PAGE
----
Kimberlee Alemian spent much of her childhood abroad in an environment that placed a high value on art. In Thailand, where even the act of folding napkins has artistic merit, and Germany, where she saw some of the world’s great works of art, Alemian cultivated her creative muse and laid the groundwork for her future.
Alemian always had a talent for drawing, but studying under George Nick at the Massachusetts College of Art led her to pursue painting. After earning her Bachelor of Fine Arts, she received a full scholarship to the Master’s program in painting at Boston University, where she studied with David Aronson and Graham Nickson. She continued studying with Nickson at the New York Studio School after completing her Master’s program.
“That was a very important and engaging experience for me,” says Alemian. “I was totally immersed in the art. You’re kind of isolated in a capsule living as an artist. It was a blossoming experience. I still get excited about it today.”
At Boston University, Alemian was introduced to Bay Area Figurative Artists like Richard Diebenkorn, David Park, and Elmer Bischoff. “The way they applied the paint was very energetic. You could see all of the strokes,” she says. “I love the way the paint was applied and the way the light affected their paints. Prior to being introduced to them, I worked very tightly. This really freed me up.” The influence of these painters can be seen in her work today. The authoritative strokes in Iris Emergence and radiance of the flowers in Forsythia Fruit Bowl highlight these pivotal influences as well as showcasing her own unique light, yet painterly, touch.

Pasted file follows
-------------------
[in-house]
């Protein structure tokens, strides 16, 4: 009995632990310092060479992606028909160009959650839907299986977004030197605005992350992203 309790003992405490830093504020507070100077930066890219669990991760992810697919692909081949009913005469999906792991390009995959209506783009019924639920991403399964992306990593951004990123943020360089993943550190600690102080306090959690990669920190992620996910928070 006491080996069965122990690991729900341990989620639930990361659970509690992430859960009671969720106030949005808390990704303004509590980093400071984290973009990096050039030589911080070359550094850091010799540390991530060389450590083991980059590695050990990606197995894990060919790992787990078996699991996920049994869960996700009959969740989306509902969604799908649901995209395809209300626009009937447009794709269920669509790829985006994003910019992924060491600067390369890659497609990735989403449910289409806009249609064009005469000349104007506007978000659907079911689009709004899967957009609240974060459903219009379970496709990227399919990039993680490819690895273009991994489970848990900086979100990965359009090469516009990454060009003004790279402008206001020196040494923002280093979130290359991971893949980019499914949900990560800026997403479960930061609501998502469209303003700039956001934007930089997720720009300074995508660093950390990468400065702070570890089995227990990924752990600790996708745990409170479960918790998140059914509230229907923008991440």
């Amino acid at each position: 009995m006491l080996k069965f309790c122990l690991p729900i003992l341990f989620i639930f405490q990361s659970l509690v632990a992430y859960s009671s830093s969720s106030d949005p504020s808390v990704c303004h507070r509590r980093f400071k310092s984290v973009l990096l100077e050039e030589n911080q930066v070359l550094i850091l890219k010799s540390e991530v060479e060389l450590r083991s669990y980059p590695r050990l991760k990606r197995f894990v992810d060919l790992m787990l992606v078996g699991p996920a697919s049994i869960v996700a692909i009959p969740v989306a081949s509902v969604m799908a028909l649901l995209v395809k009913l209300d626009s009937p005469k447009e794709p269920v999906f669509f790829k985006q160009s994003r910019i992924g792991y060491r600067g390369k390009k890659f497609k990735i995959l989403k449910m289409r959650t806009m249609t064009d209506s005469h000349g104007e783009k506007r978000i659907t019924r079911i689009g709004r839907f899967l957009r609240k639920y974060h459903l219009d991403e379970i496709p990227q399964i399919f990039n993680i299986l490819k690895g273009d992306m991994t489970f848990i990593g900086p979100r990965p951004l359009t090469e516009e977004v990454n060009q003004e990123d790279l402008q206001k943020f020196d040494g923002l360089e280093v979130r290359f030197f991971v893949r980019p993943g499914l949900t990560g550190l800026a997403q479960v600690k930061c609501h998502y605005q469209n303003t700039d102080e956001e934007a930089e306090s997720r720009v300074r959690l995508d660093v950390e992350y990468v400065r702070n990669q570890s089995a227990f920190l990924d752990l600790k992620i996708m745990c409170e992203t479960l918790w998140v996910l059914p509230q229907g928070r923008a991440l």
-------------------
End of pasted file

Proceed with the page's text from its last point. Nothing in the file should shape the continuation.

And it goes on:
Alemian was introduced to oil early on in her schooling, but has since worked with a number of different mediums. She eventually settled on oils, which possessed a quality that she couldn’t find elsewhere. “The luminosity is key,” she notes.
Alemian’s vivid, emotionally immediate paintings are nevertheless works of evolution. “It’s about painting, scraping, sanding, and going back into it, sort of like a palimpsest,” she says of her method. In addition to oils, charcoal and pastels are drawn into her paintings and leave traces, showing the history of the painting.
Like her work, Alemian’s influences are constantly evolving. On a trip to Marseille with her husband several years ago, she noticed something that stuck with her. “In the harbor they painted the bottom of their boats and slapped the remaining paint on the concrete wall of the harbor, which dripped down the wall creating its own work of art,” she recalls. “That was when I said, ‘This is what I want: the freedom to let the paint do what it does.’”